Wednesday, October 20, 2021

Dead Souls?

daguerrotype of Gogol (1845, Sergei Lvovich Levitsky)

Here is a quote from Richard Pevear's introduction to Dead Souls. The novel had been submitted for review to a censorship committee in Moscow. Taking off from a letter Gogol had written to his friend Pletnyov from January 7, 1942 the translator comments: “The acting chairman of the committee a certain Golokhyvastov cried out ‘in the voice of an ancient Roman’ the moment he saw the title: ‘Dead Souls! No, never will I allow that--the soul is immortal, there can be no such thing as a dead soul; the author is taking up arms against immortality!'" Guess Golokhyvastov was triggered. It’s reassuring to find that the world hasn’t changed much. Such bluster is an equal opportunity employer. In fact religious fundamentalists and radical femninists--previously unlikely bedfellows--have become fellow travelers when it comes to the question of free expression and pornography. Ultimately the issues go far beyond the mere censorship of language to the question of history itself and the proprietary ways in which varying factions attempt to control or distort their own narratives. Will Philip Larkin’s famed “They fuck you up, your mum and dad” one day be erased by a lynch mob? Will the poet be shunned? Ray Bradbury's Fahrenheit 451 was prescient. It's almost reassuring to be reminded that Trump was not the first Caligula.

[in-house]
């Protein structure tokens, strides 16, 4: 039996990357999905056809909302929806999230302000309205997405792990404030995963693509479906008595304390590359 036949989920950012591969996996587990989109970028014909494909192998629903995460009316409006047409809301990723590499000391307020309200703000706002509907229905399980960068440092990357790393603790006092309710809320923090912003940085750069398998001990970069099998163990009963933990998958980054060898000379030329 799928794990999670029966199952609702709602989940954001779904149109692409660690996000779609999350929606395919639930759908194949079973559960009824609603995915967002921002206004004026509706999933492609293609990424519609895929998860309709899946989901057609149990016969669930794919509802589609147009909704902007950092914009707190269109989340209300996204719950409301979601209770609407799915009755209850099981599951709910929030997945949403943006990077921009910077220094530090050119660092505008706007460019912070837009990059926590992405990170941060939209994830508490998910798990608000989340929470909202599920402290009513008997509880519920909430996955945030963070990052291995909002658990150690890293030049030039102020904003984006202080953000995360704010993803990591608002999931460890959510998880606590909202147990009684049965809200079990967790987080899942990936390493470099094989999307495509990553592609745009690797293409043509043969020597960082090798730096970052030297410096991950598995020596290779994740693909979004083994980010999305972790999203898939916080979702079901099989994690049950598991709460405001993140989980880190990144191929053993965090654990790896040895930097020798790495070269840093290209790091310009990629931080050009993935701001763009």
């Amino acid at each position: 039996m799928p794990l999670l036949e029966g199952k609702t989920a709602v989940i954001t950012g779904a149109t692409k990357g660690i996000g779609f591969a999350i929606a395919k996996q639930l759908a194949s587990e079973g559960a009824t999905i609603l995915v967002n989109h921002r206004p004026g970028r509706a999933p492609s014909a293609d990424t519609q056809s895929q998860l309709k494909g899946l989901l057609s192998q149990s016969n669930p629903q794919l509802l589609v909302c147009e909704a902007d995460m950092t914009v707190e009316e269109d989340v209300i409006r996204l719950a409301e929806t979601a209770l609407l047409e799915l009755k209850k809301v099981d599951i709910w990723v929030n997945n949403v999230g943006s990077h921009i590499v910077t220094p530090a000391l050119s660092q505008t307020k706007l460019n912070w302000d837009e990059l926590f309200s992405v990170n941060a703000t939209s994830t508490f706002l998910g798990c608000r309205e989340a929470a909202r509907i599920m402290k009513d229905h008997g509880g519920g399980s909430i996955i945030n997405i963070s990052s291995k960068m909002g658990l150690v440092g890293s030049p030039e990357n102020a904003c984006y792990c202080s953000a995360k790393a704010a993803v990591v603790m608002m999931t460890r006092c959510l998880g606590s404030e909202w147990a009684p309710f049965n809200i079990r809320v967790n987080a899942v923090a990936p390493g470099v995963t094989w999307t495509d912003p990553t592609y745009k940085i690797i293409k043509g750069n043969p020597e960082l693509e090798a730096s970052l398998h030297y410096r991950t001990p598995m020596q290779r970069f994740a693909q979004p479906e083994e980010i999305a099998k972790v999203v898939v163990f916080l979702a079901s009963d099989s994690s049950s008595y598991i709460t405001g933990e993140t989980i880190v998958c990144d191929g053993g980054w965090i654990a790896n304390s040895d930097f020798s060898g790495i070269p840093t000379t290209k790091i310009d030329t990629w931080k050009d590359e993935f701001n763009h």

"Read "The First Law of Emotional Thermodynamics" by Francis Levy, HuffPost

and listen to Pussy Riot's "Panic Attack"

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